Birdlife on the Maltese Islands

Дата канвертавання27.04.2016
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Birdlife on the Maltese Islands

In the Maltese Islands there are approximately 384 recordings of different species of avifauna, of which about 167 are rare or accidental. Unfortunately, Malta has a very limited range of regular breeders, however, each species is unique and many species are protected by law. The natural bird of Malta is the Blue Rock Thrush (Monticola solitaries) and was featured on the Lm 1 coins which were used prior to the introduction of the Euro currency.

The Blue Rock Thrush (known as Il-Merill in Maltese) may be seen all year round in the Maltese Islands and its population here is relatively strong, mostly due to the fact that it is a protected bird and so the negative affect that hunters and trappers bring upon a species of bird’s population is eliminated. It is usually found along the cliffs and coasts of Western and Northern Malta, as well as in Comino and the Southern coast of Gozo. The male is mainly blue (hence the name) with black wings and tail, whereas the female is not so colourful but usually a dark brown colour. Females lay between three to six eggs during one of two brooding seasons. The Blue Rock Thrush is widely known for the melodious song which it is able to perform.

The Eurasian Sparrowhawk (Accipiter nisus) is another species of bird which is regularly seen in the Maltese Islands, although it does not breed here. It is one of the few birds of prey which have been sighted around the islands. It may be seen migrating during the Autumn months. These birds are capable of living to a ripe age and the oldest recorded bird of this species died in Denmark aged just over 20 years.

The bird which thrives in the Maltese Islands, and great populations of them have been sighted in almost every town or city in Malta and Gozo, is the rock pigeon (Columba Iivia). The population of this bird is greatly increasing, even though the bird itself is not protected by law and hundreds of them are killed by hunting. In the capital city, Valletta, huge flocks of them can be seen all throughout the year. By decree of law, it has become illegal to feed pigeons in Valletta due to the fact that the pigeon’s faeces have proved to be damaging to the architectural heritage of the city.

A resident breeder of the islands, Cetti’s warbler (Cettia cetti) is an Old World warbler and is the only bush warbler to be located outside of Asia. The bird is named after Italian zoologist Francesco Cetti. It feeds only on insects such as grasshoppers and explains its presence in rural areas, especially where in valleys which have a large variety of bushes, as insects may be found here. The Cetti’s warbler population in the islands appears to be increasing, although it is a relatively late addition to the bird population in Malta, with first recordings dating back to the 1970’s.

As previously stated, the population of the Rock Pigeon in Malta is very strong, as are the populations of the species of doves here; most commonly those of the Turtle Dove (Streptopelia turtur) and the Collared Dove (Streptopelia decaocto), which also have been breeding successfully in the islands. These two species of doves resemble each other and are always easily mistaken. They also resemble most species of pigeon.

In Malta, there are two main causes that drastically decrease the population of any species of bird. These are hunting and urbanization. To tackle urbanization first, we must look at the human population residing in the Maltese islands. These islands have a human population of approximately 410,000 people, and are the seventh most densely populated state in the world. Due to this high population, many buildings and edifices must be built so as to accommodate the needs of man. To create and construct these buildings empty space, or rather, space which has little or no buildings must be utilized, thus turning rural areas which many species use to nest and breed into urban areas fit only for mankind. Unfortunately, there is little one can do to prevent this except by protecting certain areas as nature reserves or natural sites. An example of a nature reserve in Malta which deals with the avifauna of the nation is BirdLife Malta.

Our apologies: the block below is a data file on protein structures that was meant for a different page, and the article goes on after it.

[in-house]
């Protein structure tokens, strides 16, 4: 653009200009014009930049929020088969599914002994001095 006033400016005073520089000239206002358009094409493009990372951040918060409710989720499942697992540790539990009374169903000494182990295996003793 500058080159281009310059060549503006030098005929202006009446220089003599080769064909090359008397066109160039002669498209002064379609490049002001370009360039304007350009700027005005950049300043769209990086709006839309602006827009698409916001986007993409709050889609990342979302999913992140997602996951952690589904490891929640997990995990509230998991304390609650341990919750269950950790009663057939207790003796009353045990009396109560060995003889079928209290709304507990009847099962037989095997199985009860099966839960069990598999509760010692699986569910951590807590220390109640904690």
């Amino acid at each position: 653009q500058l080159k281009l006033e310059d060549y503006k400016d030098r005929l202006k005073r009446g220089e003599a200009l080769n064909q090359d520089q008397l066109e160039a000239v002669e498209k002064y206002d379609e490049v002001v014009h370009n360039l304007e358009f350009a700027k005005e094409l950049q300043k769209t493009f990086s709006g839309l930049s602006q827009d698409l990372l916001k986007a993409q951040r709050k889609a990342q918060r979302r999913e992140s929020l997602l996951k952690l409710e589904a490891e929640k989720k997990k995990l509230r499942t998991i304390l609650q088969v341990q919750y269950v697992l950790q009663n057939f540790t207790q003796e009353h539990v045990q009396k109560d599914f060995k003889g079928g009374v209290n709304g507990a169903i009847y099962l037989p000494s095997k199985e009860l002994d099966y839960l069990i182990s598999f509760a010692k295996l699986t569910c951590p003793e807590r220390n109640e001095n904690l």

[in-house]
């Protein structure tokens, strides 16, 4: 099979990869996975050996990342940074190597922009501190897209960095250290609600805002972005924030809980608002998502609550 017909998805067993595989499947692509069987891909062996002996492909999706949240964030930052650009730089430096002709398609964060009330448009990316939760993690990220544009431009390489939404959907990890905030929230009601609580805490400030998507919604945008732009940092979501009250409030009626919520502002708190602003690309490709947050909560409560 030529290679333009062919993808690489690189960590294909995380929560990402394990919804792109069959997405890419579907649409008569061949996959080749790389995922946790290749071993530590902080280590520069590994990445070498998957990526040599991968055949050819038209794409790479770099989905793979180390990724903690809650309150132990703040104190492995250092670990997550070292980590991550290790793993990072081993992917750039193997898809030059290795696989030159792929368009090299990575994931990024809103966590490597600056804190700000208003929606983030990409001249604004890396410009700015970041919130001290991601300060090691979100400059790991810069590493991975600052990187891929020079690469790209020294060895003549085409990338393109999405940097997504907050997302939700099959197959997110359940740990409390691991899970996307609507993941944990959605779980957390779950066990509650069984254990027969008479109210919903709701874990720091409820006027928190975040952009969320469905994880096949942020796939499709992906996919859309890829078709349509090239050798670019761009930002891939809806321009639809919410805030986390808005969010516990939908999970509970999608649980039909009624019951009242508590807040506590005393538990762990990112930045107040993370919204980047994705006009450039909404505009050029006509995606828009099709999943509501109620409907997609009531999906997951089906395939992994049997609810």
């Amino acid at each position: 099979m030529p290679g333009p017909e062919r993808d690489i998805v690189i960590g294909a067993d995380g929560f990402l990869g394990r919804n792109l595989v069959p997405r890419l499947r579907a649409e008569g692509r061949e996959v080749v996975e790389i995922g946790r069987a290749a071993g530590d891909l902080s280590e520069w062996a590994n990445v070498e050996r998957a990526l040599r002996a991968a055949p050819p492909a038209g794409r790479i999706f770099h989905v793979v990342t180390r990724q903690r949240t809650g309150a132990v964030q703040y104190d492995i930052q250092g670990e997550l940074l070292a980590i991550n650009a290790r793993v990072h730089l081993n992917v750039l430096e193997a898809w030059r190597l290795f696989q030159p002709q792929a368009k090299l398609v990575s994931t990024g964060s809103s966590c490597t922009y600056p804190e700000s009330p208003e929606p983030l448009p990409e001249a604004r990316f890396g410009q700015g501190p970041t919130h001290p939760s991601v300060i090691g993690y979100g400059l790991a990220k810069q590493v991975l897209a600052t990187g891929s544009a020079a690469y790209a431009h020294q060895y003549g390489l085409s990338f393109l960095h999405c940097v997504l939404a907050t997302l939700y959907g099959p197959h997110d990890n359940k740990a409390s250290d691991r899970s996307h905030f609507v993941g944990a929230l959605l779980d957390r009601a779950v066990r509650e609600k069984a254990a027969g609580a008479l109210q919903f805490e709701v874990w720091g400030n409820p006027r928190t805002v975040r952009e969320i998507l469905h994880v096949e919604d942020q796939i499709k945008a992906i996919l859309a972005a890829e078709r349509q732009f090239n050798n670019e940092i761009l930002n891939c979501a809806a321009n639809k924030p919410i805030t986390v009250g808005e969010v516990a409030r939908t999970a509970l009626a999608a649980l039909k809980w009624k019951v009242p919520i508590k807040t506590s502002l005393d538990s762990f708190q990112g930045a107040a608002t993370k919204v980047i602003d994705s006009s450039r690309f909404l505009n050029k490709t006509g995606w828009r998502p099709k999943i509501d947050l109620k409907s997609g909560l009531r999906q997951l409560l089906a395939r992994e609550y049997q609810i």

The second aspect which reduces bird population nation-wide is that of hunting and trapping. In Malta, hunters are legally allowed to shoot at doves, quails, woodcocks and ducks. However, illegal hunting is rife and many hundreds of birds which are said to be protected by law are shot and killed every year. Three species of bird have become extinct in the Maltese islands due to illegal hunting, namely the Barn Owl (Tyto alba), the Jackdaw (Corvus monedula) and the Peregrine Falcon (Falco peregrinus). BirdLife Malta and its fellow volunteers have made a huge difference by setting up a nature reserve so as to help boost the population of birds in the islands.

A legal hunter (who asked to be unnamed) said that, “These illegal hunters have destroyed a sport which I have enjoyed since I was a child and would go on excursions to hunt with my grandfather”. He suggested that the “government should clamp down upon these illegal hunters by confiscating their gun licenses and awarding them fines, or even prison sentences”. The European Union regularly criticized the Maltese government from the April-May Hunting season of 2004, the year of Malta’s entry into the European Union for legalising the hunting of doves and quails and therefore not complying with their bird directive.

For the time being, it looks as if the only hope for birdlife to increase in our islands is with the aid of BirdLife Malta and their international volunteers.


Wildlife of the Maltese Islands, BirdLife Malte and Nature Trust, 1995 as accessed on the 14th of March 2011 as accessed on the 14th of March 2011

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